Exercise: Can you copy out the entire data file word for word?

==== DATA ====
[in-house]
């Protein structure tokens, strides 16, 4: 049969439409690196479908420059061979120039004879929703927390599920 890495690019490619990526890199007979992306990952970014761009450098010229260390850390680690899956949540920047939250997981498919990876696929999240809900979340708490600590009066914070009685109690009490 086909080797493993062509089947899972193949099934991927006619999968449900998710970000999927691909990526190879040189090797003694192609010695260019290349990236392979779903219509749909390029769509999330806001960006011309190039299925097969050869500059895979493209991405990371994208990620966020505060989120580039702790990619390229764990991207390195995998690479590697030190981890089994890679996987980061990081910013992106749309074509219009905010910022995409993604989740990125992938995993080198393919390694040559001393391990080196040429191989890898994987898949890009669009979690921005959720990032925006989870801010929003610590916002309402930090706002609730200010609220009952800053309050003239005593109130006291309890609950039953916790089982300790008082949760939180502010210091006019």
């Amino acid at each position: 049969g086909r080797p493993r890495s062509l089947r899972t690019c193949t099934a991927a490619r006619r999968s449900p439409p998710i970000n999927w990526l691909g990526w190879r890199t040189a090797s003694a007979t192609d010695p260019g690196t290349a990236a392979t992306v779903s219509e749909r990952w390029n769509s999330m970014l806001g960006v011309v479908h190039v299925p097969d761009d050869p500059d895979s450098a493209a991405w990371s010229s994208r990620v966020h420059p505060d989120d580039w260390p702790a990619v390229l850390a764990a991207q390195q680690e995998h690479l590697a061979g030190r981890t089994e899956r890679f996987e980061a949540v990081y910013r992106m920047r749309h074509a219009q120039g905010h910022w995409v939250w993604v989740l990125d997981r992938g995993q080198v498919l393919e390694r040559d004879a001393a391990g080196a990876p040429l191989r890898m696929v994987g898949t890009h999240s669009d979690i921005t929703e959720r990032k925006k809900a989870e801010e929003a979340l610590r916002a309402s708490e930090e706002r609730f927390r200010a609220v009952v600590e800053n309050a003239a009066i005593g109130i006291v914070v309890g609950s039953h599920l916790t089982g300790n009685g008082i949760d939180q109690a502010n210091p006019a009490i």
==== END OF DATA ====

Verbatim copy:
[in-house]
């Protein structure tokens, strides 16, 4: 049969439409690196479908420059061979120039004879929703927390599920 890495690019490619990526890199007979992306990952970014761009450098010229260390850390680690899956949540920047939250997981498919990876696929999240809900979340708490600590009066914070009685109690009490 086909080797493993062509089947899972193949099934991927006619999968449900998710970000999927691909990526190879040189090797003694192609010695260019290349990236392979779903219509749909390029769509999330806001960006011309190039299925097969050869500059895979493209991405990371994208990620966020505060989120580039702790990619390229764990991207390195995998690479590697030190981890089994890679996987980061990081910013992106749309074509219009905010910022995409993604989740990125992938995993080198393919390694040559001393391990080196040429191989890898994987898949890009669009979690921005959720990032925006989870801010929003610590916002309402930090706002609730200010609220009952800053309050003239005593109130006291309890609950039953916790089982300790008082949760939180502010210091006019």
């Amino acid at each position: 049969g086909r080797p493993r890495s062509l089947r899972t690019c193949t099934a991927a490619r006619r999968s449900p439409p998710i970000n999927w990526l691909g990526w190879r890199t040189a090797s003694a007979t192609d010695p260019g690196t290349a990236a392979t992306v779903s219509e749909r990952w390029n769509s999330m970014l806001g960006v011309v479908h190039v299925p097969d761009d050869p500059d895979s450098a493209a991405w990371s010229s994208r990620v966020h420059p505060d989120d580039w260390p702790a990619v390229l850390a764990a991207q390195q680690e995998h690479l590697a061979g030190r981890t089994e899956r890679f996987e980061a949540v990081y910013r992106m920047r749309h074509a219009q120039g905010h910022w995409v939250w993604v989740l990125d997981r992938g995993q080198v498919l393919e390694r040559d004879a001393a391990g080196a990876p040429l191989r890898m696929v994987g898949t890009h999240s669009d979690i921005t929703e959720r990032k925006k809900a989870e801010e929003a979340l610590r916002a309402s708490e930090e706002r609730f927390r200010a609220v009952v600590e800053n309050a003239a009066i005593g109130i006291v914070v309890g609950s039953h599920l916790t089982g300790n009685g008082i949760d939180q109690a502010n210091p006019a009490i």